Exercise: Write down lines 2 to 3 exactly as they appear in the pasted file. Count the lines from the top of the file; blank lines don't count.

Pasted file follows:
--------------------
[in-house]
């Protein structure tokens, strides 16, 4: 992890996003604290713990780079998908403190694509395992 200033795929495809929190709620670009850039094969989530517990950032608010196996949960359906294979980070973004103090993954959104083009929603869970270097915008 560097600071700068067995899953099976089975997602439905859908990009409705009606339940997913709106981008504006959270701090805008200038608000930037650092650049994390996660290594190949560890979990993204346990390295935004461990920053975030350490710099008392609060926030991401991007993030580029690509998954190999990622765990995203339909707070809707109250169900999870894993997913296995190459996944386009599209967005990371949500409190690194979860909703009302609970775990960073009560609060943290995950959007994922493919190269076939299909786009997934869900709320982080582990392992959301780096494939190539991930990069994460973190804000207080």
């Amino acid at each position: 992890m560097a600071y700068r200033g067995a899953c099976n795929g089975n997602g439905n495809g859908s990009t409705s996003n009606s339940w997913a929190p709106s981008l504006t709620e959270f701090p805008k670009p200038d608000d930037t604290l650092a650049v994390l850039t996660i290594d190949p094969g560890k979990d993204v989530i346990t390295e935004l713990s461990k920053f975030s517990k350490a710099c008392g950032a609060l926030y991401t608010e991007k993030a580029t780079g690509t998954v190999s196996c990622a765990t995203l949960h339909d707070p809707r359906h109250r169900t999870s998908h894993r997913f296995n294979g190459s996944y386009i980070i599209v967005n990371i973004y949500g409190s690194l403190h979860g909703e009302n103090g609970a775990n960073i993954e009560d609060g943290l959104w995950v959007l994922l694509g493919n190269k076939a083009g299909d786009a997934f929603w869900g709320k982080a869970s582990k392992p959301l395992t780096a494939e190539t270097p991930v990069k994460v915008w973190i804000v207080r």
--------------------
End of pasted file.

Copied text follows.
């Protein structure tokens, strides 16, 4: 992890996003604290713990780079998908403190694509395992 200033795929495809929190709620670009850039094969989530517990950032608010196996949960359906294979980070973004103090993954959104083009929603869970270097915008 560097600071700068067995899953099976089975997602439905859908990009409705009606339940997913709106981008504006959270701090805008200038608000930037650092650049994390996660290594190949560890979990993204346990390295935004461990920053975030350490710099008392609060926030991401991007993030580029690509998954190999990622765990995203339909707070809707109250169900999870894993997913296995190459996944386009599209967005990371949500409190690194979860909703009302609970775990960073009560609060943290995950959007994922493919190269076939299909786009997934869900709320982080582990392992959301780096494939190539991930990069994460973190804000207080």
């Amino acid at each position: 992890m560097a600071y700068r200033g067995a899953c099976n795929g089975n997602g439905n495809g859908s990009t409705s996003n009606s339940w997913a929190p709106s981008l504006t709620e959270f701090p805008k670009p200038d608000d930037t604290l650092a650049v994390l850039t996660i290594d190949p094969g560890k979990d993204v989530i346990t390295e935004l713990s461990k920053f975030s517990k350490a710099c008392g950032a609060l926030y991401t608010e991007k993030a580029t780079g690509t998954v190999s196996c990622a765990t995203l949960h339909d707070p809707r359906h109250r169900t999870s998908h894993r997913f296995n294979g190459s996944y386009i980070i599209v967005n990371i973004y949500g409190s690194l403190h979860g909703e009302n103090g609970a775990n960073i993954e009560d609060g943290l959104w995950v959007l994922l694509g493919n190269k076939a083009g299909d786009a997934f929603w869900g709320k982080a869970s582990k392992p959301l395992t780096a494939e190539t270097p991930v990069k994460v915008w973190i804000v207080r």